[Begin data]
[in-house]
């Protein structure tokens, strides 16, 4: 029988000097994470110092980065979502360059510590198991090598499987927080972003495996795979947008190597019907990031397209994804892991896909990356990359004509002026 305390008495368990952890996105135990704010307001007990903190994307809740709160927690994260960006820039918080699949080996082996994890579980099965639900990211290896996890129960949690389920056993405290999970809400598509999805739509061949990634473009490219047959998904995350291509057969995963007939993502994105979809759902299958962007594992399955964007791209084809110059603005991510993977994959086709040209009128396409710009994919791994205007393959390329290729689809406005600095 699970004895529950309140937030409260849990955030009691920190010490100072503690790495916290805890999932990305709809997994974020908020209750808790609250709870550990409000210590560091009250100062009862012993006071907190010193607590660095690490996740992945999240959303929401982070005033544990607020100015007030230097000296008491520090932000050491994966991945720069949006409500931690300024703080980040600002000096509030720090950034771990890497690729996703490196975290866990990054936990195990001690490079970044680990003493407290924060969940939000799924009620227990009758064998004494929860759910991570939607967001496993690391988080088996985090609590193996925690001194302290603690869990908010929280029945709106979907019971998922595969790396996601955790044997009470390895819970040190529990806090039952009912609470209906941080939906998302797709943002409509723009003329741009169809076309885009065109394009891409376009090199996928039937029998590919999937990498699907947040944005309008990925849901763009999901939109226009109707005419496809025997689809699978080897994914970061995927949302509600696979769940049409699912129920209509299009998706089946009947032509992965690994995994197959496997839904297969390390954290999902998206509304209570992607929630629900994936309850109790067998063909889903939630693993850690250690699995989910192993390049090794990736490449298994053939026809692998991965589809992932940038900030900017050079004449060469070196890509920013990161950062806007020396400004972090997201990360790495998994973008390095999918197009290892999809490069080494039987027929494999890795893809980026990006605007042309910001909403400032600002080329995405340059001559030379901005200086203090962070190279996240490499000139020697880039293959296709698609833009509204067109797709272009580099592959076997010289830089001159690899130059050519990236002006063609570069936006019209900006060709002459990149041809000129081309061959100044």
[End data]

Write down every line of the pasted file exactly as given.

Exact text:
[in-house]
């Protein structure tokens, strides 16, 4: 029988000097994470110092980065979502360059510590198991090598499987927080972003495996795979947008190597019907990031397209994804892991896909990356990359004509002026 305390008495368990952890996105135990704010307001007990903190994307809740709160927690994260960006820039918080699949080996082996994890579980099965639900990211290896996890129960949690389920056993405290999970809400598509999805739509061949990634473009490219047959998904995350291509057969995963007939993502994105979809759902299958962007594992399955964007791209084809110059603005991510993977994959086709040209009128396409710009994919791994205007393959390329290729689809406005600095 699970004895529950309140937030409260849990955030009691920190010490100072503690790495916290805890999932990305709809997994974020908020209750808790609250709870550990409000210590560091009250100062009862012993006071907190010193607590660095690490996740992945999240959303929401982070005033544990607020100015007030230097000296008491520090932000050491994966991945720069949006409500931690300024703080980040600002000096509030720090950034771990890497690729996703490196975290866990990054936990195990001690490079970044680990003493407290924060969940939000799924009620227990009758064998004494929860759910991570939607967001496993690391988080088996985090609590193996925690001194302290603690869990908010929280029945709106979907019971998922595969790396996601955790044997009470390895819970040190529990806090039952009912609470209906941080939906998302797709943002409509723009003329741009169809076309885009065109394009891409376009090199996928039937029998590919999937990498699907947040944005309008990925849901763009999901939109226009109707005419496809025997689809699978080897994914970061995927949302509600696979769940049409699912129920209509299009998706089946009947032509992965690994995994197959496997839904297969390390954290999902998206509304209570992607929630629900994936309850109790067998063909889903939630693993850690250690699995989910192993390049090794990736490449298994053939026809692998991965589809992932940038900030900017050079004449060469070196890509920013990161950062806007020396400004972090997201990360790495998994973008390095999918197009290892999809490069080494039987027929494999890795893809980026990006605007042309910001909403400032600002080329995405340059001559030379901005200086203090962070190279996240490499000139020697880039293959296709698609833009509204067109797709272009580099592959076997010289830089001159690899130059050519990236002006063609570069936006019209900006060709002459990149041809000129081309061959100044």